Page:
If nothing changes before 3 p.m. Wednesday, Prescott's $31.4 million will be the richest one-year deal ever in Cowboys' history.
Looking toward the next offseason, Prescott could conceivably be tagged again should the two sides be unable to reach an agreement. A second tag would cost the Cowboys $37.7 million. According to Overthecap.com, the team has roughly $36 million in space for 2021 when the cap will be lower due to the financial losses due to COVID-19.
The Cowboys could make that second tag work under next year's cap, but it would create a doomsday scenario in 2022 when the tag would rise to $54 million. That hefty sum is one the Cowboys likely won't be able to pay, and could lead to Prescott entering the free agent market.
The problem for the Cowboys is that all the leverage seemingly resides with Prescott.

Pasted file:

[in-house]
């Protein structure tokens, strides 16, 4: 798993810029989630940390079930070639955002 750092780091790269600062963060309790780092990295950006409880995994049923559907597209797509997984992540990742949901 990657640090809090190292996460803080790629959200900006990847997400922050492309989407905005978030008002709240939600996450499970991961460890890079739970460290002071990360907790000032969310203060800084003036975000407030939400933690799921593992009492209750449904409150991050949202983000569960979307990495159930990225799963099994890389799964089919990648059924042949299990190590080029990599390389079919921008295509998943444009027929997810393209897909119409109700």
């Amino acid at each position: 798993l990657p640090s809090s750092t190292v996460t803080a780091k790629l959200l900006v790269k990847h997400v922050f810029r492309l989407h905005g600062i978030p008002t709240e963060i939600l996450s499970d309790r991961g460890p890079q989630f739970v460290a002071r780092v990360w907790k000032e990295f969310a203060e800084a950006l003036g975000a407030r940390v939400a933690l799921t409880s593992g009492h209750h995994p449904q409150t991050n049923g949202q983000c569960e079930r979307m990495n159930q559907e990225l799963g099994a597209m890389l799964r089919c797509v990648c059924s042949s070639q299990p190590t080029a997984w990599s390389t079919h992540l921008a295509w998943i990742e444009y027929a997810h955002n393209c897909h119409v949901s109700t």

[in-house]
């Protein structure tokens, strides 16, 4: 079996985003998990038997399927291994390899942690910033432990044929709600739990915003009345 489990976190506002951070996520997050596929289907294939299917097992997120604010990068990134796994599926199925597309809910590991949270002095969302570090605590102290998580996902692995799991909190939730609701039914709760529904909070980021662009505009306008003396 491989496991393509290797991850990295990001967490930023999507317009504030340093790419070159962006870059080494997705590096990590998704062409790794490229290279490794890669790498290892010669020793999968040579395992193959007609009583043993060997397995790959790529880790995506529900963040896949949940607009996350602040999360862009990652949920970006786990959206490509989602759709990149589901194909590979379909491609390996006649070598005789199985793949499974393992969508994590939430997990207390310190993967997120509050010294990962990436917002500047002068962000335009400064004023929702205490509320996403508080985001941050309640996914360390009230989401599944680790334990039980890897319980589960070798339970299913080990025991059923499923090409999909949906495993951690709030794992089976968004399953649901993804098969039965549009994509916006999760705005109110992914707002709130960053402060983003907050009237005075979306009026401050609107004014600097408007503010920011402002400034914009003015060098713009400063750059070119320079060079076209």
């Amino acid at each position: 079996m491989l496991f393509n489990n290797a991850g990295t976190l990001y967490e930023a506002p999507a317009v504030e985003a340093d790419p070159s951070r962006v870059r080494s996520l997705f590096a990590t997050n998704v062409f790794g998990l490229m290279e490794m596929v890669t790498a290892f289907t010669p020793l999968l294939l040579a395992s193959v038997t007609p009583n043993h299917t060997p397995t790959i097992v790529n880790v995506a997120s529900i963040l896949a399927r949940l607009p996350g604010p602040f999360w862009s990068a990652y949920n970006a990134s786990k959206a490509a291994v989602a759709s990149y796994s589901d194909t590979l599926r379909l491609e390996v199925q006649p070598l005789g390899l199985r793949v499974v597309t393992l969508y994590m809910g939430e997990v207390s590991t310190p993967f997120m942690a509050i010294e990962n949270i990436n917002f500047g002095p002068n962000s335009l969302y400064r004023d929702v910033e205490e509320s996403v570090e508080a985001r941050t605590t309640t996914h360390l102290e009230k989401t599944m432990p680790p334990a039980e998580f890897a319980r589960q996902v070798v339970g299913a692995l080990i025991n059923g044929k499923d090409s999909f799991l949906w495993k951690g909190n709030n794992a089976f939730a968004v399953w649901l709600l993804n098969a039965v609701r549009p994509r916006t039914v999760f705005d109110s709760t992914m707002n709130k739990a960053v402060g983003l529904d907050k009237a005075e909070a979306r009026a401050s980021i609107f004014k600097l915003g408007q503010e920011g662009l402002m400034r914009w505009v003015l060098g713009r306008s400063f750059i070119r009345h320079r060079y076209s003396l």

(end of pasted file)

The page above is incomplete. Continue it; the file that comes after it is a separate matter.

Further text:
Two tags would net him roughly $69 million over the next two years. And so either the Cowboys sign him to a long-term deal with $37.7 million annually as the floor or he gets big (or bigger) money as a free agent elsewhere.
Prescott has severely outplayed his contract since coming to the Cowboys as a fourth-round pick in 2016, earning two Pro Bowl selections and leading the team to two division titles, a playoff win and a 40-24 record as starter.
After making a little over a combined $4 million for his four years in the league, Prescott is focused on maximizing his earning potential.
He would like to do it in Dallas and finish his career with the Cowboys. And the Cowboys have consistently said the same thing.
But not being able to come to terms on a contract by Wednesday afternoon's deadline and having to play the season on the franchise tag puts all of that in question.
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